The Financial Analyst: The Great Stock Option Debate

    by CFA Institute

    Proper accounting for stock options is a moving target that has challenged the accounting industry for many years, since it is a benefit that both may be exercised in the future and is based on the ever-changing value of a stock.

    The recent corporate accounting scandals like Enron, WorldCom and Tyco have publicly shed light on a long-standing flaw in the use of intrinsic value as the standard accounting method for employee stock options—typically, little or no compensation cost shows up on a company’s balance sheet. Intrinsic value recognizes only the difference between the price offered to the employee and the current market value. When the stock option price is equal to or greater than the market value, it is not recorded on the income statement as an expense. However, this valuation method does not reflect either the time value of money or the likelihood that the stock’s price will go up during the period when the employee can exercise the option.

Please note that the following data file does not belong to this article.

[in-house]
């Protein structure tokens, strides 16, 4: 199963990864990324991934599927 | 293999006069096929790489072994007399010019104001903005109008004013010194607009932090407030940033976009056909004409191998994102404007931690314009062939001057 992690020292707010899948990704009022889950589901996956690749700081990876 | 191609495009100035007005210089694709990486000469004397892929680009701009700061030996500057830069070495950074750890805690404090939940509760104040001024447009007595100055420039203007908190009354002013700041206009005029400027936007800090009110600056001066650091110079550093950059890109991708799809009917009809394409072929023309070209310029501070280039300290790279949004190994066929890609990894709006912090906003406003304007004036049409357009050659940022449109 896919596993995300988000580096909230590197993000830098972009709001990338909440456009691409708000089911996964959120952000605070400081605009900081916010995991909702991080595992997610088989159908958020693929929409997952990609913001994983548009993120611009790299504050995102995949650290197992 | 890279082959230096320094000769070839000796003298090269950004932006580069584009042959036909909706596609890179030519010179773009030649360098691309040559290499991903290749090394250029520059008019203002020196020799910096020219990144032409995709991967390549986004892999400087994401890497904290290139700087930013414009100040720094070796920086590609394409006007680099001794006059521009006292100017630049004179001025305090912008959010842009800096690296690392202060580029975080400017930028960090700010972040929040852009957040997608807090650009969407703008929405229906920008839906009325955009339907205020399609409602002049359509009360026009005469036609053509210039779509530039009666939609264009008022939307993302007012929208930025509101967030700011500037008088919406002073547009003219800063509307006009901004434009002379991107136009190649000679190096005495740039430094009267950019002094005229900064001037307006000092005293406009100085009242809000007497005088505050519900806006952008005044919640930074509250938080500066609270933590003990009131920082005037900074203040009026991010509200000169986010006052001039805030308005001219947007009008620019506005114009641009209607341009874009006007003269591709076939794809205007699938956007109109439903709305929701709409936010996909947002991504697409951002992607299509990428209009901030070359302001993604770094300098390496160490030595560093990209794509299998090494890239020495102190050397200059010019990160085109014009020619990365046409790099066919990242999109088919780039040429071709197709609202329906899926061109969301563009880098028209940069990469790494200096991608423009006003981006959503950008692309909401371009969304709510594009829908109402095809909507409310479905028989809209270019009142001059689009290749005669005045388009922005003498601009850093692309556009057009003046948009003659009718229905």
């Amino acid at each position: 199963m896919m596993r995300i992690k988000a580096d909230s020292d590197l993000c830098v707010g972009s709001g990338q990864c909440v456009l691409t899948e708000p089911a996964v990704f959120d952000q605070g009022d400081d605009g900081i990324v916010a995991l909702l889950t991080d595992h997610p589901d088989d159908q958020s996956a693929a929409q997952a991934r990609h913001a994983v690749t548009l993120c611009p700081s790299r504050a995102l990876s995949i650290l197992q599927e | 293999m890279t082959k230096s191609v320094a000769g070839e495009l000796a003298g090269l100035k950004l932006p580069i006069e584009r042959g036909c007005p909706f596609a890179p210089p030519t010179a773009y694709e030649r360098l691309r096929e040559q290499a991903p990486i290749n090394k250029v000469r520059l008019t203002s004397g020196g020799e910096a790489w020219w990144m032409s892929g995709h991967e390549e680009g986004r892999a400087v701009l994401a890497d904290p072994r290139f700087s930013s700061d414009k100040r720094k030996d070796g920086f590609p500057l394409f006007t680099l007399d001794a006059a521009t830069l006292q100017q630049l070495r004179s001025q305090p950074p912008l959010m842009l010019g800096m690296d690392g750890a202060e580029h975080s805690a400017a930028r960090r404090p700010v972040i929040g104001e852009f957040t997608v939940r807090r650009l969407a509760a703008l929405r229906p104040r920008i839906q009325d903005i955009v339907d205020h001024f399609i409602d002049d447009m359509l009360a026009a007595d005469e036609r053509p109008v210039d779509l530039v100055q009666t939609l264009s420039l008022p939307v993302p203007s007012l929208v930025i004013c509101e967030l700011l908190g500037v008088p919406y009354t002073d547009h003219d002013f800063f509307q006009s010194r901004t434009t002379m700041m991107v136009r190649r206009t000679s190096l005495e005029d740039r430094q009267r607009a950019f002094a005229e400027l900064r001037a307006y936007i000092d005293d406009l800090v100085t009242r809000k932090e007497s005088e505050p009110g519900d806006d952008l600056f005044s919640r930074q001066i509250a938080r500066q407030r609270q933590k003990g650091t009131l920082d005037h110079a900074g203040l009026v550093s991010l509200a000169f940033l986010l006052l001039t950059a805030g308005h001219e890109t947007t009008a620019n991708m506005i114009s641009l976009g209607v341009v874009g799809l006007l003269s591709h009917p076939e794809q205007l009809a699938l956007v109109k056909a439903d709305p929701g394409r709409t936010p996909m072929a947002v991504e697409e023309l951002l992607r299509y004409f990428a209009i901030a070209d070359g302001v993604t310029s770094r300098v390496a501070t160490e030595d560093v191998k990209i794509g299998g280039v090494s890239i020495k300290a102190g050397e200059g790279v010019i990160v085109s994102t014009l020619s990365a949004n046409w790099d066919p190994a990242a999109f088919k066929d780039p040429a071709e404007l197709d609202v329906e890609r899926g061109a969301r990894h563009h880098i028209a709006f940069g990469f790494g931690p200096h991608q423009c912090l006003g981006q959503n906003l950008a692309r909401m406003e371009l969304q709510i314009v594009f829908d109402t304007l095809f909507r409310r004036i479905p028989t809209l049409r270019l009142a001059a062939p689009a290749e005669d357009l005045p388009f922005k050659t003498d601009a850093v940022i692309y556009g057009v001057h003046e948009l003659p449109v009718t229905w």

The Financial Accounting Standards Board (FASB) in mid-December issued new accounting standards requiring that stock options appear on income statements using a fair value–based method over the time of the employee’s service; the calculated fair value of the stock options would be deducted from net income.

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